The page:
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On Center: Super Strummers

by on September 27, 2012 1:09 PM

Once upon a time in America the banjo was almost exclusively associated with the South. But a new concert tour, featuring six banjo masters with ties to New York, demonstrates that prime pickers also come from north of the Mason-Dixon Line.

Headlined by Béla Fleck and Tony Trischka, the 2006 Banjo Summit was one of the most memorable Center for the Performing Arts presentations of the last decade. Fleck and Trischka return to Penn State’s Eisenhower Auditorium on November 1 for Banjo Summit 2 with Bill Keith, a trailblazer of melodic playing; Richie Stearns, who helped revive the old-time claw-hammer style; Eric Weissberg, who had a No. 1 hit with “Dueling Banjos,” the theme from the Deliverance soundtrack; and Peter “Dr. Banjo” Wernick, an influential instruction-book author and force in bands such as Hot Rize and Country Cooking.

Fleck, generally regarded as the most accomplished master of the instrument, leads a concert that finds the banjo performed in conventional and unexpected ways. From solos and duets to full-tilt banjo blowouts with all six players, the concert features the banjo in traditional settings, including bluegrass and country, along with unconventional banjo genres such as jazz, classical, and rock.

Fiddler Alex Hargreaves, bassist Corey DiMario, mandolinist Jesse Cobb, and guitarist Russ Barenberg form Banjo Summit 2’s backup band.

Traditionally, the banjo had a regional following in the southern Appalachians because that was the home of bluegrass. But the folk revival, which began in the 1950s and blossomed in the 1960s, along with the growth of television, introduced bluegrass to the North.

“I got into it through the folk scare of the early ’60s — the Kingston Trio — and then from there found bluegrass,” says Trischka, who grew up in Syracuse. “Béla Fleck (a native of New York City) heard the Beverly Hillbillies, which was, you know, the national media.”

But why did a seemingly humble instrument pique the curiosity of so many young musicians?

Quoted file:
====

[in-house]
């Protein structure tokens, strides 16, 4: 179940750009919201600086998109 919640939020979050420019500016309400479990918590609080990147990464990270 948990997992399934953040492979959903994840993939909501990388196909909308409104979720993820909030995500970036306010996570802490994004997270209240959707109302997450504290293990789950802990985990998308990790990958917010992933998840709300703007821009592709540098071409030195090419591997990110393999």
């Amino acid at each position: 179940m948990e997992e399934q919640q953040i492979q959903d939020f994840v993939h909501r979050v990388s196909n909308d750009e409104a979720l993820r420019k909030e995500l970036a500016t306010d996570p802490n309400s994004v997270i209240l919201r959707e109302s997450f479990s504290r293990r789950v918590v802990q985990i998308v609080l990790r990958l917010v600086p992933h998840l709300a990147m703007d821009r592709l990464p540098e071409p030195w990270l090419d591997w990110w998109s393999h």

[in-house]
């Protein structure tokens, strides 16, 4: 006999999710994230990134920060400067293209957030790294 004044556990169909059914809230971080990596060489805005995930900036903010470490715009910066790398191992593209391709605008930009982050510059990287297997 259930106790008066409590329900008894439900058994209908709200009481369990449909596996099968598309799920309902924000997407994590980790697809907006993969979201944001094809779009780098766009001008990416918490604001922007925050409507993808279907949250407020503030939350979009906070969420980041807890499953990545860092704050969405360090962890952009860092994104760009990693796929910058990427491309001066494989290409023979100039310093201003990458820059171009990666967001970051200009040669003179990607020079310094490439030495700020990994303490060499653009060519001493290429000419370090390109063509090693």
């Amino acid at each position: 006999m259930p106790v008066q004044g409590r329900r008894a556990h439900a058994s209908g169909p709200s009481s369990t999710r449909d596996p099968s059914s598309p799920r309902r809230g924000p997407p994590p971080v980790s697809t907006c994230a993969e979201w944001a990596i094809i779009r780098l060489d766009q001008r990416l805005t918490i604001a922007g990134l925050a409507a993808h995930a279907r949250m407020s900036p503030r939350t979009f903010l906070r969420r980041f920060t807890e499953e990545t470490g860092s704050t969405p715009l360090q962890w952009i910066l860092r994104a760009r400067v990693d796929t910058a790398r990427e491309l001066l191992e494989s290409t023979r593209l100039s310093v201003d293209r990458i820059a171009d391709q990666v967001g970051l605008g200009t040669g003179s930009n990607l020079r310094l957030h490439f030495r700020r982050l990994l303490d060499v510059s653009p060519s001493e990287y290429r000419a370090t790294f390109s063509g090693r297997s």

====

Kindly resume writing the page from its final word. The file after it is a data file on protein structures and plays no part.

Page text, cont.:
“Who can say why someone’s attracted to play the banjo? It’s just that sound,” says Trischka, speaking by phone from his home in New Jersey. “I’ve interviewed many people about this sort of thing — you know, other players. And people just say, ‘It’s the sound. It just got me excited.’ It’s usually the fast aspects of it, just that pointillistic sound of every one of those individual notes — just crisp, and sharp, and exciting.”

Trischka started playing flute and piano as a youngster. Then he got into folk guitar, largely because of the music of the late Doc Watson.

“But then I heard the banjo,” he says, “and that became an immediate passion, which it is to this day.”

The year was 1963, and the song that did it was The Kingston Trio’s “Charlie and the MTA.”

“There was a banjo solo on there that just blew me away,” he recalls.

Trischka got a copy of Pete Seeger’s seminal banjo instruction book, but he couldn’t quite figure out the finer points of the instrument.

“I was at a hootenanny in Syracuse, and this guy was playing [Earl] Scruggs-style banjo, and I was like, ‘That’s it!’ ” he says. “I prevailed upon him to give me lessons, and he did, and the door opened.”

Corvette America sponsors the performance. For more information or tickets, visit www.cpa.psu.edu or phone (814) 863-0255.

 



John Mark Rafacz is the editorial manager of the Center for the Performing Arts at Penn State.
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